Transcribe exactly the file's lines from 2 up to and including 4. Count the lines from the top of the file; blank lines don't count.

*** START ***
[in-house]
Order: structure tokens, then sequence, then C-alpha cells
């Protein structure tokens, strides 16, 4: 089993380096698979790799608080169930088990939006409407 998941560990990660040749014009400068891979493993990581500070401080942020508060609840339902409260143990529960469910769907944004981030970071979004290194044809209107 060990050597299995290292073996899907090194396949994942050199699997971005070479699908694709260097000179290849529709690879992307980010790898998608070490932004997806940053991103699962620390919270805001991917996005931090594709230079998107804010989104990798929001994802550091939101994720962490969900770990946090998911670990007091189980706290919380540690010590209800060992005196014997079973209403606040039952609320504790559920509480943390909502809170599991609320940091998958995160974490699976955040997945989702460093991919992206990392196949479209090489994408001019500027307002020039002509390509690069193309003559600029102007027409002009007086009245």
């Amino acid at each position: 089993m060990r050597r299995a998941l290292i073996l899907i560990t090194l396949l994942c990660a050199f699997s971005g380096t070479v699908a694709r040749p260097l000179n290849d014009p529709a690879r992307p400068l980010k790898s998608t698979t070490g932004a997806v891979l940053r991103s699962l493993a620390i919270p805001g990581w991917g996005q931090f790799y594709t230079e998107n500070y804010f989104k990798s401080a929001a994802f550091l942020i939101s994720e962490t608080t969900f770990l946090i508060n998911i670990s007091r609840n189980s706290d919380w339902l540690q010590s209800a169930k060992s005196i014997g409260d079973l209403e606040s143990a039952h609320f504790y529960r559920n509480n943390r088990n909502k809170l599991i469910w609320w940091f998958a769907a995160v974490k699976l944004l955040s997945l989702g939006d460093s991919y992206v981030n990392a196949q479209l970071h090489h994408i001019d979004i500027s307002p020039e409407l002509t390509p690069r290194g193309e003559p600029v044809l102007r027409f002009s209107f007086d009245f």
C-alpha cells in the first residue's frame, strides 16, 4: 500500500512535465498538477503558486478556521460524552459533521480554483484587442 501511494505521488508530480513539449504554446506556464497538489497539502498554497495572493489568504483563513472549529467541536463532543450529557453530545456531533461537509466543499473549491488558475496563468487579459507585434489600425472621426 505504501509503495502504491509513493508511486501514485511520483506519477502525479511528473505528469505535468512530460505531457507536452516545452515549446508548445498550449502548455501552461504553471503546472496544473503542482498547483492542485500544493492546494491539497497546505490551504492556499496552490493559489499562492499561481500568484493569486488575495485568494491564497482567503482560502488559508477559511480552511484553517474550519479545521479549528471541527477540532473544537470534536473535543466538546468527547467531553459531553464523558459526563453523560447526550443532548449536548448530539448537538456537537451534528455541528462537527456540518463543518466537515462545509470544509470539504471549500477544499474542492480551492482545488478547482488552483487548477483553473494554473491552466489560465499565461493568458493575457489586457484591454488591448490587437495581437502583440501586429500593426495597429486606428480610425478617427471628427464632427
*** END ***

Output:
Order: structure tokens, then sequence, then C-alpha cells
């Protein structure tokens, strides 16, 4: 089993380096698979790799608080169930088990939006409407 998941560990990660040749014009400068891979493993990581500070401080942020508060609840339902409260143990529960469910769907944004981030970071979004290194044809209107 060990050597299995290292073996899907090194396949994942050199699997971005070479699908694709260097000179290849529709690879992307980010790898998608070490932004997806940053991103699962620390919270805001991917996005931090594709230079998107804010989104990798929001994802550091939101994720962490969900770990946090998911670990007091189980706290919380540690010590209800060992005196014997079973209403606040039952609320504790559920509480943390909502809170599991609320940091998958995160974490699976955040997945989702460093991919992206990392196949479209090489994408001019500027307002020039002509390509690069193309003559600029102007027409002009007086009245």
């Amino acid at each position: 089993m060990r050597r299995a998941l290292i073996l899907i560990t090194l396949l994942c990660a050199f699997s971005g380096t070479v699908a694709r040749p260097l000179n290849d014009p529709a690879r992307p400068l980010k790898s998608t698979t070490g932004a997806v891979l940053r991103s699962l493993a620390i919270p805001g990581w991917g996005q931090f790799y594709t230079e998107n500070y804010f989104k990798s401080a929001a994802f550091l942020i939101s994720e962490t608080t969900f770990l946090i508060n998911i670990s007091r609840n189980s706290d919380w339902l540690q010590s209800a169930k060992s005196i014997g409260d079973l209403e606040s143990a039952h609320f504790y529960r559920n509480n943390r088990n909502k809170l599991i469910w609320w940091f998958a769907a995160v974490k699976l944004l955040s997945l989702g939006d460093s991919y992206v981030n990392a196949q479209l970071h090489h994408i001019d979004i500027s307002p020039e409407l002509t390509p690069r290194g193309e003559p600029v044809l102007r027409f002009s209107f007086d009245f």